The East River has seen an unprecedented amount of growth and development over the course of the Bloomberg administration, and the Openhousenewyork architectural boat tour of the East River emphasized that. We joined OHNY and speakers Justin Davidson, the architecture critic of NY Magazine, Robert Balder, executive director of Cornell’s College of Architecture Art and Planning in NYC, Andrew Winters, the director of capital projects and planning for Cornell Tech on Roosevelt Island, Deborah Marton, senior vice president of programs for the New York Restoration Project, and Philip Orton, a research scientist at Stevens Institute of Technology, for an architectural boat tour of the East River. As they pointed out some key sites, the experts discussed what makes for successful vs. unsuccessful urban planning on the waterfront. Here are some highlights: (more…)
On Saturday, 27 members of the North Brooklyn Boating Club completed a circumnavigation of Manhattan. This was the club’s first circumnavigation of Manhattan, and their flotilla included canoes, kayaks and a row boat. Fellow Untaped Cities contributor Charles-Antoine Perrault, was also present for this amazing trip.
Earlier this week, we published a photo essay about notable spots along the Hudson River in “Thirteen of NYC’s Most Important Architectural Sites on the Hudson River.” The East River, in contrast, is in a different state of development with new sleek skyscrapers abutting both active and abandoned industrial sites. Untapped Cities photographer Troy Hahnwent by East River Ferry to photograph these elements on the Brooklyn side, showing how new and old co-exist. Inevitably with the course of development, some industrial elements will be lost but sites along the East River such as Long Island City and the Brooklyn Navy Yard have embraced or built around their historical elements.
The downtown Manhattan heliport sits on the East River at Pier 6, near Wall Street. Source: Joel Raskin.
A frequent sight on the New York skyline over the Hudson and East Rivers, helicopters seem as native to the city as seagulls and pigeons. These aircrafts share the airspace with commercial liners and smaller private planes. But with so many usages–personal, commercial, medical, corporate–helicopter travel is far from the strictly-monitored system we’d expect over one of the world’s transportation hubs (as evidenced by a series of crashes and emergency landings in the past decade).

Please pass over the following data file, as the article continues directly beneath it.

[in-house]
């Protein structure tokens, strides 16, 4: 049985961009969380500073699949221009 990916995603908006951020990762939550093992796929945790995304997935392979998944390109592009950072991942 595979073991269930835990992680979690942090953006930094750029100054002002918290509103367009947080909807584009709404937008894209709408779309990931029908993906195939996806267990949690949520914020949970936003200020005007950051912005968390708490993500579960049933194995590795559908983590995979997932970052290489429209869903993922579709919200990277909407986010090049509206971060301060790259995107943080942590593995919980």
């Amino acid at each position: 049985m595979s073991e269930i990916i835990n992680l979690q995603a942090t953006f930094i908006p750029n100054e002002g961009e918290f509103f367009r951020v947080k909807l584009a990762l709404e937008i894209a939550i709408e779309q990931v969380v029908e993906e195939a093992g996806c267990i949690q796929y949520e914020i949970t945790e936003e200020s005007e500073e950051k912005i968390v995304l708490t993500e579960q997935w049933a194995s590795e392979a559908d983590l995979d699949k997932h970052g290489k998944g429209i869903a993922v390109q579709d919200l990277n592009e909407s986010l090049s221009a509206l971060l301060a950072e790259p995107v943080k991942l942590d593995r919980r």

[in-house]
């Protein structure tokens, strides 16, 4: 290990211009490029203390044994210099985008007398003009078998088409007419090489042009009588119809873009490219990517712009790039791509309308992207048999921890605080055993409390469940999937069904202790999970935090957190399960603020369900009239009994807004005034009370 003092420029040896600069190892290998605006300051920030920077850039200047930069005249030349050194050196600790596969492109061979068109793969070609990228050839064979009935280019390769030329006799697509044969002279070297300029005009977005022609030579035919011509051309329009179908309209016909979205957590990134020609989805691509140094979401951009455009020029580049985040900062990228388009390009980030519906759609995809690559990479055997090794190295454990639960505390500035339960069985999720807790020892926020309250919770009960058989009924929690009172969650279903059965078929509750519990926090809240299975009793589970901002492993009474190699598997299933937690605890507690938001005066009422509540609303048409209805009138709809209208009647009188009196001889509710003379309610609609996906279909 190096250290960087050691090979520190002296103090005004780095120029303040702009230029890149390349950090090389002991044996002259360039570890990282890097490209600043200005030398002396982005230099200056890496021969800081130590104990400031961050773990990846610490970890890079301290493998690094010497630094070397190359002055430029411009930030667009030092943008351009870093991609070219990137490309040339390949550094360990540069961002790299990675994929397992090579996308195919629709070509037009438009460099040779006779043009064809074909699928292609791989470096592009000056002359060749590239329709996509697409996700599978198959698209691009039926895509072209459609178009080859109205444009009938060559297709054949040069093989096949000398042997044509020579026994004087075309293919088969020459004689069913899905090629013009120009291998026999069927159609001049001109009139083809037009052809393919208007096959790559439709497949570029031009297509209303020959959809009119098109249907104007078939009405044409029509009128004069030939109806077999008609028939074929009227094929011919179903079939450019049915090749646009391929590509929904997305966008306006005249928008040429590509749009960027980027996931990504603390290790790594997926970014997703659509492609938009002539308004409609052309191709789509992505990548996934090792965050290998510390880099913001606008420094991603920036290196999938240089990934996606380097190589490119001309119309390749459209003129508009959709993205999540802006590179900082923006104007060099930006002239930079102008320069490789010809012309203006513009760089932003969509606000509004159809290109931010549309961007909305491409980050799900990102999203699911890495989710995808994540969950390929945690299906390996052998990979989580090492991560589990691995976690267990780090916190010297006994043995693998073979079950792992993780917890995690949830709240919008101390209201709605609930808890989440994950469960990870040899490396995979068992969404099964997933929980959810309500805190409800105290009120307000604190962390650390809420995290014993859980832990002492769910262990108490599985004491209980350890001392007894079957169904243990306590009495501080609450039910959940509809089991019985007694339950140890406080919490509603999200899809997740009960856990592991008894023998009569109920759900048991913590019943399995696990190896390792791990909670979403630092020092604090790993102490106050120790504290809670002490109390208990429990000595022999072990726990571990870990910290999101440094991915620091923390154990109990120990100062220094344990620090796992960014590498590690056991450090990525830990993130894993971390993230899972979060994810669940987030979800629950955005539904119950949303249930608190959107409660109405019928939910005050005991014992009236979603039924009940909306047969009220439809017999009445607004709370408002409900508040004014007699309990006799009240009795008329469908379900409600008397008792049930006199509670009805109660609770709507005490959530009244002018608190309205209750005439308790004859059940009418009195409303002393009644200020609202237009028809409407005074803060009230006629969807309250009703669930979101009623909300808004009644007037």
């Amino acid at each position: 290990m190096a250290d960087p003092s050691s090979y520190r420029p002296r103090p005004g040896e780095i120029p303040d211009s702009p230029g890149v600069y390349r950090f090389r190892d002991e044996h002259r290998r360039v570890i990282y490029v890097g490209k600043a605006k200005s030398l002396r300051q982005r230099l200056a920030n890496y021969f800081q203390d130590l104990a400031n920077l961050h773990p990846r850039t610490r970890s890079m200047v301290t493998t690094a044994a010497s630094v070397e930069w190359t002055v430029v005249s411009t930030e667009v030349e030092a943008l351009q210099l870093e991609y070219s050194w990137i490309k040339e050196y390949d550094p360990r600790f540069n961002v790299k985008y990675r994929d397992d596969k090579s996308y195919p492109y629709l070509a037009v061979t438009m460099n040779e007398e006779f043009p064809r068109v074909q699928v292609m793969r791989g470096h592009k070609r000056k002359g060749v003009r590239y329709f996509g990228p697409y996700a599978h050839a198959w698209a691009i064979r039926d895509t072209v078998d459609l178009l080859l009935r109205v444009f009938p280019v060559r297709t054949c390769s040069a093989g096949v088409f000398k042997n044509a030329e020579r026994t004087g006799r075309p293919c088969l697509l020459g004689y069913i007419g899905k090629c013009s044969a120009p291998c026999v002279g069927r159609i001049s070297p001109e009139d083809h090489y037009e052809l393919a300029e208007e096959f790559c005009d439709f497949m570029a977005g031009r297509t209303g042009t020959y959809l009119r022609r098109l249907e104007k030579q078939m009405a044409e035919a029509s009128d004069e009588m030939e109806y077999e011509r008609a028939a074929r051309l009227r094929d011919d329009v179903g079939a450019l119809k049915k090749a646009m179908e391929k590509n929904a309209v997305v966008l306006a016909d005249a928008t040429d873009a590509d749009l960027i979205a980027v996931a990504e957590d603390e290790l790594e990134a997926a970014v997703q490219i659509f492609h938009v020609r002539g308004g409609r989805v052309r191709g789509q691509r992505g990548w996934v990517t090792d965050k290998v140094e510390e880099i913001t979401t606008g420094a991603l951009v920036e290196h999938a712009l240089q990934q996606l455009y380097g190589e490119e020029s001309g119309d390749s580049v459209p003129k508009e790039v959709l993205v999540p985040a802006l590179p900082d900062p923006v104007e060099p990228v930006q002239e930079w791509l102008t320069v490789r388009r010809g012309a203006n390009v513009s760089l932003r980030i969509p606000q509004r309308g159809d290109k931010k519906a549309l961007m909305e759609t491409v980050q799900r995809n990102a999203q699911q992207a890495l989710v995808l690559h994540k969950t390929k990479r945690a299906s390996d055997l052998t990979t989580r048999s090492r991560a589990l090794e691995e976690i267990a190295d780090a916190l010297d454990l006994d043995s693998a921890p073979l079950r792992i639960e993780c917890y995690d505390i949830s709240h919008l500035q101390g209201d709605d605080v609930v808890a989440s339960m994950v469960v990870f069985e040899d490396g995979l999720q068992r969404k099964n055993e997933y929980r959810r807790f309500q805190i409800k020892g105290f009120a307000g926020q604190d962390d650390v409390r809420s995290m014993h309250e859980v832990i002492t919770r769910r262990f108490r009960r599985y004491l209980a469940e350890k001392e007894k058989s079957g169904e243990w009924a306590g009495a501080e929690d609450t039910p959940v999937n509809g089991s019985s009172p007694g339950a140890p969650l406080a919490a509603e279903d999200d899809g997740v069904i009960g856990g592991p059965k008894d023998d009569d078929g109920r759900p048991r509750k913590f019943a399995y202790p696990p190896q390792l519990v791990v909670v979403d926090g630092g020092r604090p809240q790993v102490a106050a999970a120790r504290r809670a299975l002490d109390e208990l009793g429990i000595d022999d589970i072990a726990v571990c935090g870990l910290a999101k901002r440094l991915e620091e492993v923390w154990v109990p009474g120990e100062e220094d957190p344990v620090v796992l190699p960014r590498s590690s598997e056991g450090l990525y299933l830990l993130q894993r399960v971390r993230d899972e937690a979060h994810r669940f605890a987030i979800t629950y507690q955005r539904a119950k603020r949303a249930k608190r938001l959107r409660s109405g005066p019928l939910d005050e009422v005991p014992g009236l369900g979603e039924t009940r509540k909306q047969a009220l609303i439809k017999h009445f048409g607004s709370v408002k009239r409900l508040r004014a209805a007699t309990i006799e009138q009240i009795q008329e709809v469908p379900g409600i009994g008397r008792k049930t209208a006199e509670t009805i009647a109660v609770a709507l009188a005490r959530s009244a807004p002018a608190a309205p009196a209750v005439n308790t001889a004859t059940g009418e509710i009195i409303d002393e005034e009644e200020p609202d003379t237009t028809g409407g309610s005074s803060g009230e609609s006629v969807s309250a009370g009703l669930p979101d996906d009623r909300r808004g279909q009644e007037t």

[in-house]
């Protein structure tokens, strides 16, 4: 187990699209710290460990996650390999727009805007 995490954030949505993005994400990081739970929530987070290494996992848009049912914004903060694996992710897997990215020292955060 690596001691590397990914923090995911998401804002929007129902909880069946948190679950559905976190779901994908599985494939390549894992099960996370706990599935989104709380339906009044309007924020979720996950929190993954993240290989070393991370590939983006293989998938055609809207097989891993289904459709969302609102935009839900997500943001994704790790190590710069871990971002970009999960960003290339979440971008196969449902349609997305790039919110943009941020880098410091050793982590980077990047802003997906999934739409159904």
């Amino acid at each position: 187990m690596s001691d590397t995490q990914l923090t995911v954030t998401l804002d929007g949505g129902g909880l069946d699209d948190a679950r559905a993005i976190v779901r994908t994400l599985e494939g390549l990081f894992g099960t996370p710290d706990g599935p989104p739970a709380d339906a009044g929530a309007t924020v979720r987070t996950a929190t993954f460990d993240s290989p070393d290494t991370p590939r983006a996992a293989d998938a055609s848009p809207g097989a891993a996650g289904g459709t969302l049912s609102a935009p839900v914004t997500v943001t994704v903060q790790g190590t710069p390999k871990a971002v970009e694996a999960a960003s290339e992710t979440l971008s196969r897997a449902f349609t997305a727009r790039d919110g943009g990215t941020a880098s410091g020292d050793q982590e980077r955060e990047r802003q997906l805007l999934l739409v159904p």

A deadly crash over the Hudson between a sightseeing helicopter and a plane in 2009 prompted the Federal Aviation Administration set new flight regulations in the flight corridors of Manhattan’s rivers. The area from the southern end of Governors Island to the northern tip of Roosevelt Island makes up the East River Visual Flight Rules (VFR) corridor. The Hudson River VFR corridor stretches the length of Manhattan. In these zones, any licensed pilots can fly a registered aircraft up to 1,500 feet. Pilots are not required to be in contact with air traffic control, and simply avoid other aircrafts that they see. (more…)
The prosperity and opulence of New York in the 1920′s spilled from the speakeasies and jazz parties to the drawing board, as a number of the era’s ambitious architects unveiled dream structures of a future age. The city was rapidly expanding, but faced traffic and population congestion. At the turn of the 20th century, New York City had been linked to the outer boroughs and New Jersey via almost a dozen bridges, including the Manhattan, Williamsburg and Queensboro Bridges. With the rise of these soaring structures came a slew of ambitious proposals for even larger bridges, like Gustave Lindenthal’s Hudson River behemoth. Architect Raymond Hood–who would later help design Rockefeller Center–had a plan to trump them all, with skyscraper bridges of the future that would ease congestion and provide stunning waterfront views.